26-year study positive for gingiva augmentation

Gingival augmentation surgery appeared to succeed in decreasing recession in a long-term retrospective split-mouth study (Journal of Periodontology, May 22, 2009).

Investigators from the University of Florence looked at the mouths of 55 subjects in which 73 sites of recessive gingiva were treated with gingival grafts and 73 contralateral sites were not treated over a period of 10-27 years.

The grafted sites were treated with either submarginal or marginal free grafts.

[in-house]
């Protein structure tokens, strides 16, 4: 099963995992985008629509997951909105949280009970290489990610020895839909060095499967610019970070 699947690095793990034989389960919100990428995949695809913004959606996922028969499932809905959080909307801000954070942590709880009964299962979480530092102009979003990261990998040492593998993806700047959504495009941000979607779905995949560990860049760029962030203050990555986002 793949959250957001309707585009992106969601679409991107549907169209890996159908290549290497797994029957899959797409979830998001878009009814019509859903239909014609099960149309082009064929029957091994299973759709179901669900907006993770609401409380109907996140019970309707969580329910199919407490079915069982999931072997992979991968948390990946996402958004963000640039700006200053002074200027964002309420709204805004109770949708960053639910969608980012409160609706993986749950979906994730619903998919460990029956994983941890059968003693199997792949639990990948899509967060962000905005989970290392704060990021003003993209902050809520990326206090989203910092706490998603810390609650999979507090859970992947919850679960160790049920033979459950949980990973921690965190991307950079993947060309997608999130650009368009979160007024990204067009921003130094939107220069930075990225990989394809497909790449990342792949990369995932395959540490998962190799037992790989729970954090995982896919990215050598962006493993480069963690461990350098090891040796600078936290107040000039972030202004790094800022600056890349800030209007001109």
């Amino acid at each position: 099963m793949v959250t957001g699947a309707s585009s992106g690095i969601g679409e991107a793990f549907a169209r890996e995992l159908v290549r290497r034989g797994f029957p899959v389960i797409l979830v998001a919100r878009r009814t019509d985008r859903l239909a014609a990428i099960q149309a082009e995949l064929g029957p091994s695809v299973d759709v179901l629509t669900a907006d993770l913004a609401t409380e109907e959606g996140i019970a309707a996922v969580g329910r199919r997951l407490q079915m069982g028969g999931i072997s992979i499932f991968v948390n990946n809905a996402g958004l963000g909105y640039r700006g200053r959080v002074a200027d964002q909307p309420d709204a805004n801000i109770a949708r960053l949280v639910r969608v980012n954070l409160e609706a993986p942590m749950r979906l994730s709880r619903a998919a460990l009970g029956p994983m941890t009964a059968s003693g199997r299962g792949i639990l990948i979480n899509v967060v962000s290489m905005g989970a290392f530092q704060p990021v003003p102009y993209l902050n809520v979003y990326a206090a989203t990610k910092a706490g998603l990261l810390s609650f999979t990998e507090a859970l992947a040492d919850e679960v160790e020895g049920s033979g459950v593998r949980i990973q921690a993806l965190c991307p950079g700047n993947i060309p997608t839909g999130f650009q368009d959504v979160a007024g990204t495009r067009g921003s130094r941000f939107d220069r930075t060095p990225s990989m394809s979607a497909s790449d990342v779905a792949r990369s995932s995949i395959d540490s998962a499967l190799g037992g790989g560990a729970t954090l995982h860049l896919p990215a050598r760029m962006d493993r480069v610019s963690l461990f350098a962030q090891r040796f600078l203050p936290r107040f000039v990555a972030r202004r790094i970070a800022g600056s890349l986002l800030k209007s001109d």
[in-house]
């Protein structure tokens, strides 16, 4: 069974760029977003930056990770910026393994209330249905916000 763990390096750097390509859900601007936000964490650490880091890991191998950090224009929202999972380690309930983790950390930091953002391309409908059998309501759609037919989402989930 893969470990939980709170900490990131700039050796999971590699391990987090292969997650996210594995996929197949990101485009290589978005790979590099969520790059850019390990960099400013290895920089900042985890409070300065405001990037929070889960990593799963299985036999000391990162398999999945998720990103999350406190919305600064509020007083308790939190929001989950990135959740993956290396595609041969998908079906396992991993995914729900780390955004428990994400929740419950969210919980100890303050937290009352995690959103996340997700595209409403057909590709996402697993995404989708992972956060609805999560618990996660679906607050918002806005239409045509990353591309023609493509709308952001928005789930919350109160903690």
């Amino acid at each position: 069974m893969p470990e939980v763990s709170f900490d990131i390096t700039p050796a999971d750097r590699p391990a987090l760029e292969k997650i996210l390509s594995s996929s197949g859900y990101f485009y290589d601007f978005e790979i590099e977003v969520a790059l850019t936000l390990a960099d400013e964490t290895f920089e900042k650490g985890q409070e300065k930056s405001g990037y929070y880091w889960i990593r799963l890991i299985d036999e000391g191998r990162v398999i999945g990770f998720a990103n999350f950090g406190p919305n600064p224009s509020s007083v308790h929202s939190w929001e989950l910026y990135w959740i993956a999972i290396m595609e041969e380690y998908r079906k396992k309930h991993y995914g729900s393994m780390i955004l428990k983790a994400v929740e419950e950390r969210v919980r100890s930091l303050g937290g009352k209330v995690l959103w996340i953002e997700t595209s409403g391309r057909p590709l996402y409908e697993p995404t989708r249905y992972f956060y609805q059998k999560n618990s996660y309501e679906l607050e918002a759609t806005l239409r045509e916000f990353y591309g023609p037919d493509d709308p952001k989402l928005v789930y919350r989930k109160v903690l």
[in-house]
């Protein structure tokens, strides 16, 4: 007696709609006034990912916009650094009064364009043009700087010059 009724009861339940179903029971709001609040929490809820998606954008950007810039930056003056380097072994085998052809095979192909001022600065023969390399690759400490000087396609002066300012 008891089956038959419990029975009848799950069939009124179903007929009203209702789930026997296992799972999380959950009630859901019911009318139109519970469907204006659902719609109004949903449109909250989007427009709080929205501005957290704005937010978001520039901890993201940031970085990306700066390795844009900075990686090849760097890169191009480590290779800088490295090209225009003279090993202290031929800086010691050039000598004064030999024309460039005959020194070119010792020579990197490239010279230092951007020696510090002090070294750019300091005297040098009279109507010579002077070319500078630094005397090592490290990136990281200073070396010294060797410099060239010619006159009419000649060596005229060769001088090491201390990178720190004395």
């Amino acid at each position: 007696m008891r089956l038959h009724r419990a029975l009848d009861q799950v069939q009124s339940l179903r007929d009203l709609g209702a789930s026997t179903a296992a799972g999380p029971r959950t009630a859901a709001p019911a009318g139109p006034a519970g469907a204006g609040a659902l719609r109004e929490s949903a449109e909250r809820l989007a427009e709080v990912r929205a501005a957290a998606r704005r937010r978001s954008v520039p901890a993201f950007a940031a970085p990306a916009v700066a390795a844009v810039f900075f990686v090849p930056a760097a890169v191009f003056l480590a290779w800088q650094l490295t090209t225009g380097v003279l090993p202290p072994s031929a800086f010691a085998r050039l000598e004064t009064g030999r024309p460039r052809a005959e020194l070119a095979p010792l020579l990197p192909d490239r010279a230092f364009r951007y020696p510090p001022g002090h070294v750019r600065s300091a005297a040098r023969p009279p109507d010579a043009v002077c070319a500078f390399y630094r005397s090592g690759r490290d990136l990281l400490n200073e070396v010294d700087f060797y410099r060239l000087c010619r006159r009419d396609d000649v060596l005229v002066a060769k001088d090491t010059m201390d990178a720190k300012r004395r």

At the end of the follow-up period, the researchers found that the submarginal grafted sites had an average reduction of 1.5 mm ± 1.0 mm in the recession. The marginal group had a reduction of 1.3 mm ± 0.9 mm. In the untreated sites, the recession increased 0.7 mm ± 0.7 mm contralateral to the submarginal sites and 1.0 mm ± 0.5 mm contralateral to the marginal sites.

The amount of keratinized tissue remained stable in the treated sites, and probing depth remained stable in both untreated and treated sites.

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